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Fly in when former Byrd-man Roger McGuinn alights at Cary Hall

McGuinn performs tunes from his album "Sweet Memories" on June 8.

Each week, Talk of the Nation plays The Byrds' song "I Wanna Grow Up to Be a Politician" during the Political Junkie segment. McGuinn recorded a version just for the show. You can hear it in the last three minutes of this story.

Long before guitarist-singer-composer Roger McGuinn became frontman for the hit-making band the Byrds (“Mr. Tambourine Man,” “Turn! Turn! Turn!” and “Eight Miles High” all spent time in the Top 20), he was an in-demand guitar player for other performers. He was either on the stage or in the studio with the likes of Judy Collins, Bobby Darin, and the Chad Mitchell Trio.

But McGuinn was no overnight success. Before he had any thoughts of playing with those artists or helping to spearhead the folk-rock and country-rock genres with the Byrds, he was a teenager in Chicago, studying guitar and banjo at the Old Town School of Folk Music.


If you want to get to the crux of what formed McGuinn’s love of and approach to music, you have to go back even earlier, to when he was listening to the rockabilly of Elvis Presley, Gene Vincent, and Carl Perkins on the radio. To when he got to see the folksinger-banjo picker-storyteller Bob Gibson in concert. To when he was turned on to Odetta, Big Bill Broonzy, and the Weavers.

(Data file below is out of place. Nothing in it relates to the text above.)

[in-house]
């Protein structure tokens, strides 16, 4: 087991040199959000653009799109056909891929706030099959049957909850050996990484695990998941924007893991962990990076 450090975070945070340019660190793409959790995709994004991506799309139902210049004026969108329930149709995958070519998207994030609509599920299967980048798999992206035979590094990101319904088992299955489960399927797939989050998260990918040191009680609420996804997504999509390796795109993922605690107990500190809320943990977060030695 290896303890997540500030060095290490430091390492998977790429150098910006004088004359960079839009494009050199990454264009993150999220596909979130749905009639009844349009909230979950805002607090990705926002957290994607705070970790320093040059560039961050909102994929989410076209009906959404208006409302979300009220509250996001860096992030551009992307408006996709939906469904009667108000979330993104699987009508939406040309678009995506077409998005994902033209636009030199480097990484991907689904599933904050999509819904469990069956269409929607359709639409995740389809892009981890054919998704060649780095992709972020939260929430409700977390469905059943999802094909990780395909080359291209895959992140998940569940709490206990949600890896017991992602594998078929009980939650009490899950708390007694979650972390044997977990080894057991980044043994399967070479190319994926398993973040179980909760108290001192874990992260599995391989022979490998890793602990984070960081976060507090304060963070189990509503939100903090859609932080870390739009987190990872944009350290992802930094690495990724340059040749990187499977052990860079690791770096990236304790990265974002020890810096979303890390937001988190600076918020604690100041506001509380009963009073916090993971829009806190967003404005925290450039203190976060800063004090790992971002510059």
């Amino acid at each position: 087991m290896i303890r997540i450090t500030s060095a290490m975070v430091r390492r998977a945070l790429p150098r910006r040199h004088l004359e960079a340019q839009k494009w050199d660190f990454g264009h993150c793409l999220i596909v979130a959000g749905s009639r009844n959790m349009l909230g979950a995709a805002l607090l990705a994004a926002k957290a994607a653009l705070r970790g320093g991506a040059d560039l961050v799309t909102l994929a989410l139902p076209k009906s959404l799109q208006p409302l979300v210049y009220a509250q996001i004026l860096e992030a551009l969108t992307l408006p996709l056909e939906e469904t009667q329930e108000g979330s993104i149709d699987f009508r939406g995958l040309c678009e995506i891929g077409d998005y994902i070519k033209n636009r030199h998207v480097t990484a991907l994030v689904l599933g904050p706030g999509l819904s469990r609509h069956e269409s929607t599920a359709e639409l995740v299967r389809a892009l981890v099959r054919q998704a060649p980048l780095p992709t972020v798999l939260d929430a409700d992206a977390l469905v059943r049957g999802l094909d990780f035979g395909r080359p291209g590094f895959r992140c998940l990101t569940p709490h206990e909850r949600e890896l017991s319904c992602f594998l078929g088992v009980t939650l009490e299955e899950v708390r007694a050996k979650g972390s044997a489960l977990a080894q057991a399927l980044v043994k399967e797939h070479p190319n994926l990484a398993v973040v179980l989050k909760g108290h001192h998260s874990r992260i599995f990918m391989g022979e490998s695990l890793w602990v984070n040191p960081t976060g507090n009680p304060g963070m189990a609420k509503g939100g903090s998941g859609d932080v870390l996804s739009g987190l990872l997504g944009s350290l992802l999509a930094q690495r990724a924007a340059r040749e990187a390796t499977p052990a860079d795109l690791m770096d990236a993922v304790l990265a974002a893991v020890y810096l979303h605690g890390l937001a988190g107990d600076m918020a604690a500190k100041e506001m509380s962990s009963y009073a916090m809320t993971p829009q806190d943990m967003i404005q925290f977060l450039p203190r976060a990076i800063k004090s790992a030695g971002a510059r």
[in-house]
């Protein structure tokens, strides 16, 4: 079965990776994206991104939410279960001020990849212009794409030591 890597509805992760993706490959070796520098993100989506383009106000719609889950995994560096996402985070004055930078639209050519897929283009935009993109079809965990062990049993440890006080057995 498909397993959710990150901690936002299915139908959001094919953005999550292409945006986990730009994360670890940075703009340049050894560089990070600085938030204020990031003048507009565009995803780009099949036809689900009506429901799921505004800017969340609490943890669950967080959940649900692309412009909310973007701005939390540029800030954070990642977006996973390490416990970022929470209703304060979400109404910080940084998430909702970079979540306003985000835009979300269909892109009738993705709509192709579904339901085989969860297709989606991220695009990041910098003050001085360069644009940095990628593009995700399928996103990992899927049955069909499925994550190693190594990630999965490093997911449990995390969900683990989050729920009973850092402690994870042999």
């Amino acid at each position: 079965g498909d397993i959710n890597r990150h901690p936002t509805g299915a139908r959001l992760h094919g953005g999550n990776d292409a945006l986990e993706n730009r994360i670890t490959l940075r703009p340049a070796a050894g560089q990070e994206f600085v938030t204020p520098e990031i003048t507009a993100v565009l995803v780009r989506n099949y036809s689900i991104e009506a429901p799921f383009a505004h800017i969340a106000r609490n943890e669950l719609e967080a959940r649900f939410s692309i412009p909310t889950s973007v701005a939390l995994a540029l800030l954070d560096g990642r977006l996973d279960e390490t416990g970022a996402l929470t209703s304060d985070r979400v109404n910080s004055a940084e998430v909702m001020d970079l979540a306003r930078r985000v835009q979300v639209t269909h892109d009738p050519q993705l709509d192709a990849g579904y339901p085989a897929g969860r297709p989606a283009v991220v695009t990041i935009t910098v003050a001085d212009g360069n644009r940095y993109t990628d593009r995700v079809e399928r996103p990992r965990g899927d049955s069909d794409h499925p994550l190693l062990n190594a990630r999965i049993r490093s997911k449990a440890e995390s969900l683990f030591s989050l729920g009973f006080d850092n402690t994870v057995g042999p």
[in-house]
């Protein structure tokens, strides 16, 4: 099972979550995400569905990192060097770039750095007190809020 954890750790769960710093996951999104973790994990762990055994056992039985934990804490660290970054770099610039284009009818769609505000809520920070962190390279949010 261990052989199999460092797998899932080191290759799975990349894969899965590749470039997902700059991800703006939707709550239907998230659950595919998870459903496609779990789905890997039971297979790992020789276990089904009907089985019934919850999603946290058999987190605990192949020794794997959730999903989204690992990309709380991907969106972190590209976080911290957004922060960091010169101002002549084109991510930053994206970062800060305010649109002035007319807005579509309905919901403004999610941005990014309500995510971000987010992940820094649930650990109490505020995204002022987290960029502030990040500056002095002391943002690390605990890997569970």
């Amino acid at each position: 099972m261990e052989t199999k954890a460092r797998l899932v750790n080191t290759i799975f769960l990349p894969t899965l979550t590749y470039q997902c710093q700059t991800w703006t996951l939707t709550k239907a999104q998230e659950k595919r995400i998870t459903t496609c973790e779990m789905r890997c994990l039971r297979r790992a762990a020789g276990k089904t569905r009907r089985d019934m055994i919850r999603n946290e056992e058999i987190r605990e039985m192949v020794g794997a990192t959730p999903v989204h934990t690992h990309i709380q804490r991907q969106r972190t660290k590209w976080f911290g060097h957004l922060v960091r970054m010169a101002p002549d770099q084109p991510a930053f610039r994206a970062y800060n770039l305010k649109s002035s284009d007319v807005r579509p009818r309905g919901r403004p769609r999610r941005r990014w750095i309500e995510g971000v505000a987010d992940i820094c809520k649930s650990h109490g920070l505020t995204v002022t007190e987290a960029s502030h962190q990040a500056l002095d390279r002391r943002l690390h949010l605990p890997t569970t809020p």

He got his first guitar – a Harmony – for his 14th birthday. Years later he became mesmerized by the Rickenbacker 12-string George Harrison was playing in the movie “A Hard Day’s Night,” and eventually got one, which led to that big, jangly Byrds sound.

A piece of trivia: For their first hit, a cover of Dylan’s “Mr. Tambourine Man,” though McGuinn, David Crosby, and Gene Clark sang the glorious three-part harmonies, McGuinn was the only member of the band allowed to play an instrument on the track; the rest were handled by studio wizards the Wrecking Crew.

After myriad lineup changes and some groundbreaking albums (check out “The Notorious Byrd Brothers” and “Sweetheart of the Rodeo”), the Byrds split, and McGuinn headed out on the solo career he’s still taking part in.


When he plays Cary Hall on June 8, he’ll be featuring selections from his 2018 album “Sweet Memories,” comprising new and old solo material, as well as some updated (and countrified) covers of “Mr. Tambourine Man,” “Turn! Turn! Turn!” and “So You Want to Be a Rock ’n’ Roll Star.”

He’ll also tell lots of stories about those songs and will pick just the right instrument to play while singing them, regularly switching among banjo, seven-string acoustic guitar, 12-string acoustic guitar and, of course, the mighty 12-string Rickenbacker electric.

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